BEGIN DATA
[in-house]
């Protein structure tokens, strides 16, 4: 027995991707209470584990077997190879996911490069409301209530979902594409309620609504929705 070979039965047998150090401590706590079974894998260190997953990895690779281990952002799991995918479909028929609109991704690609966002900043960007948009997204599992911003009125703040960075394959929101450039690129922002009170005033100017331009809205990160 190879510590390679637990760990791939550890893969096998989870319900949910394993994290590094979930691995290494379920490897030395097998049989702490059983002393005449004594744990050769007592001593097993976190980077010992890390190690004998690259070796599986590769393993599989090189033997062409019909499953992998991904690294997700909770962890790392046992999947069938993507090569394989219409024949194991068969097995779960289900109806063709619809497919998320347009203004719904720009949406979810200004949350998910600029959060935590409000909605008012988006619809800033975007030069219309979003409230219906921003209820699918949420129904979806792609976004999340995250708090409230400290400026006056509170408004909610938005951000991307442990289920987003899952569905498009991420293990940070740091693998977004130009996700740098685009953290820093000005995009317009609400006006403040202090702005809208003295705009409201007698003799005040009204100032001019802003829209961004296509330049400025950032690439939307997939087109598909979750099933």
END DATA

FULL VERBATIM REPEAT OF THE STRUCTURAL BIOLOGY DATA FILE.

[in-house]
């Protein structure tokens, strides 16, 4: 027995991707209470584990077997190879996911490069409301209530979902594409309620609504929705 070979039965047998150090401590706590079974894998260190997953990895690779281990952002799991995918479909028929609109991704690609966002900043960007948009997204599992911003009125703040960075394959929101450039690129922002009170005033100017331009809205990160 190879510590390679637990760990791939550890893969096998989870319900949910394993994290590094979930691995290494379920490897030395097998049989702490059983002393005449004594744990050769007592001593097993976190980077010992890390190690004998690259070796599986590769393993599989090189033997062409019909499953992998991904690294997700909770962890790392046992999947069938993507090569394989219409024949194991068969097995779960289900109806063709619809497919998320347009203004719904720009949406979810200004949350998910600029959060935590409000909605008012988006619809800033975007030069219309979003409230219906921003209820699918949420129904979806792609976004999340995250708090409230400290400026006056509170408004909610938005951000991307442990289920987003899952569905498009991420293990940070740091693998977004130009996700740098685009953290820093000005995009317009609400006006403040202090702005809208003295705009409201007698003799005040009204100032001019802003829209961004296509330049400025950032690439939307997939087109598909979750099933």